An unnamed couloir on an unnamed peak combine to provide a superb moderate alpine mountaineering route in the heart of Colorado's rugged Gore Range. The beautiful approach hike, interesting routefinding to the base of the climb, 1000 feet of alpine snow, several hundred feet of delicate rock scrambling, and stupendous views make for a memorable outing.
There are two possible approaches to reach the 11'400 foot tarn filled basin at the base of the climb. According to attm, one is to climb from about 1/2 mile before Kneeknocker Pass in a nice grassy area that the stream runs through to a saddle south of Peak C, near Point 12,225. Check out his map, and Kneeknocker Pass route description on this page.
The other, which we did, is to climb up from the Piney River below Point 11,825, also known as Jagged Peak. There are excellent campsites along the river herel. To reach these campsites hike for about 3 miles from the trailhead at Piney Lake Lodge. At times the trail can be difficult to follow, and the river has occasionally cut a narrow gorge through the rocks forcing you up and over these sections, unusual for a Colorado approach which is typically just up! The campsites are located at about 10,000' along a half mile section of nearly level ground.
Peak C and the route are not visible from these camps, but 1,000 feet up the slope towards the Peak is a large waterfall. This is clearly visible from the river. Surprisingly, neither the waterfall nor its stream appear on the USGS topo map.
The first objective is to reach this wate rfall, sinc e the slopes around it %0 D provide access to the basin above. We used a combination of game trails and rock scrambling through the forest near the stream to reach the falls. We generally kept to the trees to avoid the thick vegetation in the open areas by the river.
Once you are above the water fall you are in a stunning cirque filled with several small tarns. The views here of Peak C and C-Prime, Jagged Peak, and a host of other unnamed summits are spectacular.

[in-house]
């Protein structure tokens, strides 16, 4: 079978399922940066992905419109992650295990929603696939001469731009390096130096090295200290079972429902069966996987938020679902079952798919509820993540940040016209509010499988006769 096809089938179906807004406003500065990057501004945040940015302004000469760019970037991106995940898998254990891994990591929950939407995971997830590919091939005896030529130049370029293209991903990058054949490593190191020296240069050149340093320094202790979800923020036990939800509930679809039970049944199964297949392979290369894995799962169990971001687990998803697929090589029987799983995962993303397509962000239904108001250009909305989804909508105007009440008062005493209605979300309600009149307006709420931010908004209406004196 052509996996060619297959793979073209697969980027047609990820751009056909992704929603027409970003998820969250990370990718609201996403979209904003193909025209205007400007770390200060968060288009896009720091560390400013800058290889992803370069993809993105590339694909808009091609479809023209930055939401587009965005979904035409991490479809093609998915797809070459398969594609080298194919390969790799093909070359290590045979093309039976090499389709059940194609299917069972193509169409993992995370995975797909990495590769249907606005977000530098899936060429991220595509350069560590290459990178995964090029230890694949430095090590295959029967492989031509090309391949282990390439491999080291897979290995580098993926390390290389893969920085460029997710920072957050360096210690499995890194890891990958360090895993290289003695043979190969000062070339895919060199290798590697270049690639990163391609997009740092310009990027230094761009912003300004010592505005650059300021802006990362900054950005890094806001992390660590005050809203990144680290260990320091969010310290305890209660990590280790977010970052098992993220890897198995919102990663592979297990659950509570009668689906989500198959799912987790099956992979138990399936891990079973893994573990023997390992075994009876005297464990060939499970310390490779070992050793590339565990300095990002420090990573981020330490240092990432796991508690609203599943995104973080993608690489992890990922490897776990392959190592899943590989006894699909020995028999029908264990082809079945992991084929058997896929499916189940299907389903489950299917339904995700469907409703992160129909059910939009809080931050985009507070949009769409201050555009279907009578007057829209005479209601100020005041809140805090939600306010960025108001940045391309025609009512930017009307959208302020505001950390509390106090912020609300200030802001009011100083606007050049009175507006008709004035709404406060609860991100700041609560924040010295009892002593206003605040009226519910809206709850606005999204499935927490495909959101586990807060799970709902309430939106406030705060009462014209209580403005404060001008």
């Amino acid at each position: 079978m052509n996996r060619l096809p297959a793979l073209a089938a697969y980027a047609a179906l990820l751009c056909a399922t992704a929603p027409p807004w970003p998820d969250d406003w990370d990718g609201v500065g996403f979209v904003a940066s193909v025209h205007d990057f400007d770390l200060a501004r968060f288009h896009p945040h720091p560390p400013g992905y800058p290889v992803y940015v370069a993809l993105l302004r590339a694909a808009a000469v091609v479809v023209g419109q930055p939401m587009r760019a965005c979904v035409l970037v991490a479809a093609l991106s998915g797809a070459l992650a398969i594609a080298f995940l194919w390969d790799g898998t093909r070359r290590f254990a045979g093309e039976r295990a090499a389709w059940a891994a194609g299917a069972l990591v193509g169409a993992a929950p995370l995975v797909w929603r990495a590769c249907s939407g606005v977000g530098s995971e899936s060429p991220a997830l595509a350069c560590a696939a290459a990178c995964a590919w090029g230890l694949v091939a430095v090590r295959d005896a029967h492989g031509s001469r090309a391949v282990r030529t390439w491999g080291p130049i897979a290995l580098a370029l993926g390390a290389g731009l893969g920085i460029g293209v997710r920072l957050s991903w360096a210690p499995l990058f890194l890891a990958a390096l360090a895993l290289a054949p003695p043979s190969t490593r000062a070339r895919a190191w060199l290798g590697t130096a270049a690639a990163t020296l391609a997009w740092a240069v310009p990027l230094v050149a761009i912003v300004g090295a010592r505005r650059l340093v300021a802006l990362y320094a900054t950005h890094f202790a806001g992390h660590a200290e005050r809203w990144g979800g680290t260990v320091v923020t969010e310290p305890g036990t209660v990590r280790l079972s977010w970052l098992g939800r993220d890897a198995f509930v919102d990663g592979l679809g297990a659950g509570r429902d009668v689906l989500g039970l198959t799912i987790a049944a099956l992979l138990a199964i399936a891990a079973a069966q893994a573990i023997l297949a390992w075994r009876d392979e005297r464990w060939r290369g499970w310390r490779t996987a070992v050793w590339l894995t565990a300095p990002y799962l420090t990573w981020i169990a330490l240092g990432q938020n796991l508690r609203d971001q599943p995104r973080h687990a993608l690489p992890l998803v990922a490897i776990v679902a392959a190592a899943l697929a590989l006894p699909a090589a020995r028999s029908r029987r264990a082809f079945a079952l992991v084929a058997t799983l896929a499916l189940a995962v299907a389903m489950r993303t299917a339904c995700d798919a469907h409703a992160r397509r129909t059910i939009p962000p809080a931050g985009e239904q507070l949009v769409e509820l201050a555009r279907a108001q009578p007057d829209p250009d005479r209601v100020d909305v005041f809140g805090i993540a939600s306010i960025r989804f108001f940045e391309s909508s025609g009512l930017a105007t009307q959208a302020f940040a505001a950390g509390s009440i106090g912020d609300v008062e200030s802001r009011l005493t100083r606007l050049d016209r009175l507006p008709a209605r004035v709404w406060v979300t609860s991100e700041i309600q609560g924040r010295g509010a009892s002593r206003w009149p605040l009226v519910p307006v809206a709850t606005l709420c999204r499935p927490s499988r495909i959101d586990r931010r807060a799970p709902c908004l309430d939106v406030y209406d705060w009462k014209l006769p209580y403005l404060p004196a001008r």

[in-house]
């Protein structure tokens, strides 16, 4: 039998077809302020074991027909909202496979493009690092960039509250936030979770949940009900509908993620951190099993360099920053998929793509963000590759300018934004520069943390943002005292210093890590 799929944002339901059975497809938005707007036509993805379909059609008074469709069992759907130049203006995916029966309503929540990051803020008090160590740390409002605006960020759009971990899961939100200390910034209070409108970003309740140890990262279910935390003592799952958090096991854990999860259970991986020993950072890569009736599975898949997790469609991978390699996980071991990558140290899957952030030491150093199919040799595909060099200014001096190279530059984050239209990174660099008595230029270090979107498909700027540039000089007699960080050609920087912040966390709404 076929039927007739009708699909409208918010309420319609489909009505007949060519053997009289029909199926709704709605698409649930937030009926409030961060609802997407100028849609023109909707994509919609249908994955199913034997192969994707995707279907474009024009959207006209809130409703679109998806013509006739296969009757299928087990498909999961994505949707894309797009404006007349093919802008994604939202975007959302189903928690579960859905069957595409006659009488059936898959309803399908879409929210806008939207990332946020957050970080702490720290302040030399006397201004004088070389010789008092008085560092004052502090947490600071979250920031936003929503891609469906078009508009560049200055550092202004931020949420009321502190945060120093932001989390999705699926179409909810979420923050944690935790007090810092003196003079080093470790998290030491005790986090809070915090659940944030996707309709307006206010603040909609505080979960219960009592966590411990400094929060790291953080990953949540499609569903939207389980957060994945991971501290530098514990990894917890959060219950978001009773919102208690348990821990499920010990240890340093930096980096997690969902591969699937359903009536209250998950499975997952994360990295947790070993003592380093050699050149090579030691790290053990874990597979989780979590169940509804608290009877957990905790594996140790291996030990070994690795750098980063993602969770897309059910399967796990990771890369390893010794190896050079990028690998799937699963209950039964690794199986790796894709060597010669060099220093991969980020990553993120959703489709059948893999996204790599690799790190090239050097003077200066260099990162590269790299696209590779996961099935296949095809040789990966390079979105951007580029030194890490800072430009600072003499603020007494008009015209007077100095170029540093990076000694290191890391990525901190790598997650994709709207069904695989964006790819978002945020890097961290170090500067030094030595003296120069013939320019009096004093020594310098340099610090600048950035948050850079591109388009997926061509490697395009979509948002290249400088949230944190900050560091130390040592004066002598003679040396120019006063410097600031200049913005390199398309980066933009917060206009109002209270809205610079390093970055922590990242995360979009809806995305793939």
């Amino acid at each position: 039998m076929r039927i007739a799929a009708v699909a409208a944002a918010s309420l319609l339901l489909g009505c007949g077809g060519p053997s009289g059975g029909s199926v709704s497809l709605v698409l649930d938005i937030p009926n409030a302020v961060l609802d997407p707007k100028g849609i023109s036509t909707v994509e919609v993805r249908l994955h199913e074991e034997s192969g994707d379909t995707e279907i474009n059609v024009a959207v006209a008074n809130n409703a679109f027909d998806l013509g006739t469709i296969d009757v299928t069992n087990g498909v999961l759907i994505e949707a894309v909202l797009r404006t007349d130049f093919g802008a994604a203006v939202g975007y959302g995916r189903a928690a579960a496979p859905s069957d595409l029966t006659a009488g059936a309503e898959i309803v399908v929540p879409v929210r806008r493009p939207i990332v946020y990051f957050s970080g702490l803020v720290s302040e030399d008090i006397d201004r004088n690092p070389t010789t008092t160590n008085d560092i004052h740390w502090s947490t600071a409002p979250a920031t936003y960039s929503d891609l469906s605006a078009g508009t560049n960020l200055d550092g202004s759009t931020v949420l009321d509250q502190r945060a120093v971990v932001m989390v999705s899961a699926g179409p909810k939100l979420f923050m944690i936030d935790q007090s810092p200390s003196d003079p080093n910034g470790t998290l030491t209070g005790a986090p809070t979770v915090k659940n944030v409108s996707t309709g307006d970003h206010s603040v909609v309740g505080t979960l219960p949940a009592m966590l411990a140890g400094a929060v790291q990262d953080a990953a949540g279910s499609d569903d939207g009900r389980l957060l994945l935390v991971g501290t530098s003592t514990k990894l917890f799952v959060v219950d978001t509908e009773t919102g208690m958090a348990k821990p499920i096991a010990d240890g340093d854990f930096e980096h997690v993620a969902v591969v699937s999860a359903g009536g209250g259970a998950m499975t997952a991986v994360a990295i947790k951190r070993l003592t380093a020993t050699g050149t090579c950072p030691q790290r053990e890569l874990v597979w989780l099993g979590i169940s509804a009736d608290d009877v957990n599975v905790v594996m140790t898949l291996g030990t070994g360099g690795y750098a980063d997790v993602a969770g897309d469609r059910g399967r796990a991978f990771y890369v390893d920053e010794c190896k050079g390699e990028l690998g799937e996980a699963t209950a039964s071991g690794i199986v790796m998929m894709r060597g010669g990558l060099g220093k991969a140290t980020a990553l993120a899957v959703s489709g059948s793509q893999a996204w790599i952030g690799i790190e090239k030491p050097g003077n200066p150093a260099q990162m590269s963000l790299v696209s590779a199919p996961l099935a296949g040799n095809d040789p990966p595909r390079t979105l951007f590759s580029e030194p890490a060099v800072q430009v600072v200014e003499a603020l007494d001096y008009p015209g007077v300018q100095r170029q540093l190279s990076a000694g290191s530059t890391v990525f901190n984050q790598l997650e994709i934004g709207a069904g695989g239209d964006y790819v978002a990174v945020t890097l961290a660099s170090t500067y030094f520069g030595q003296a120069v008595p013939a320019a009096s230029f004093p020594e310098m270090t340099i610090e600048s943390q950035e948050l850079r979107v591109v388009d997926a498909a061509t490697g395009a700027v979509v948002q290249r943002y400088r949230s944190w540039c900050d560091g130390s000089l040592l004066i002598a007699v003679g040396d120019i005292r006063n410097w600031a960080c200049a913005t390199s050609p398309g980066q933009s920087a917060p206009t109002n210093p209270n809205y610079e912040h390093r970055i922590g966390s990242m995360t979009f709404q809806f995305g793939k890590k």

The couloir climbs for about 1000 feet. Most of it is at an angle of around 40 degrees, then it narrows and steepens to 50 degrees for the final 200 feet. Just below the steep section we encountered an area of shallow snow over loose rock slabs. This was in mid June, presumably later in the season these rocks would be fully exposed.
The couloir tops out at a narrow saddle on the ridge between peak C-Prime on the right (east) and Peak C on the left. The saddle was just big enough for three of us. There is a definite alpine feeling at this spot! Attempting Peak C-Prime from here is not an option without a rope and rock gear.
At the saddle you stow your ice axes and set off onto a section of Class 4 rock face. The rock is of dubious quality, solid looking at first glance, but you quickly discover that it flakes like shale and surprisingly large pieces can be moved with ease.
Above the face a complex ridge stretches out towards the summit. The exposure on the right (north) will catch your attention, and that on the left is not to shabby either. There are several small pinnacles along the ridge that must be passed on one side or the other, or perhaps tackled straight on. I personally would not want to be on this section in a strong wind.
For the descent we elected to exit the ridge to the south before we returned to the loose face above the saddle. We found a 3rd class gully that we hoped would dump us back in the couloir below the shallow loose rock section. This in fact worked out perfectly. Once back in the couloir the descent is fast with a combination of plunge steps and glissades.
Ice axe and helmet are certainly required. Crampons should be carried although the day we were there the snow was soft enough that we didn't use them. A short length of rope and some rock pro would not be out of the question in case conditions turned bad on the ridge.
If you are far better than I ever was or will be, you can bring skis for the descent. Short story here.
"Why Kate, you're not wearing a bustle. How lewd."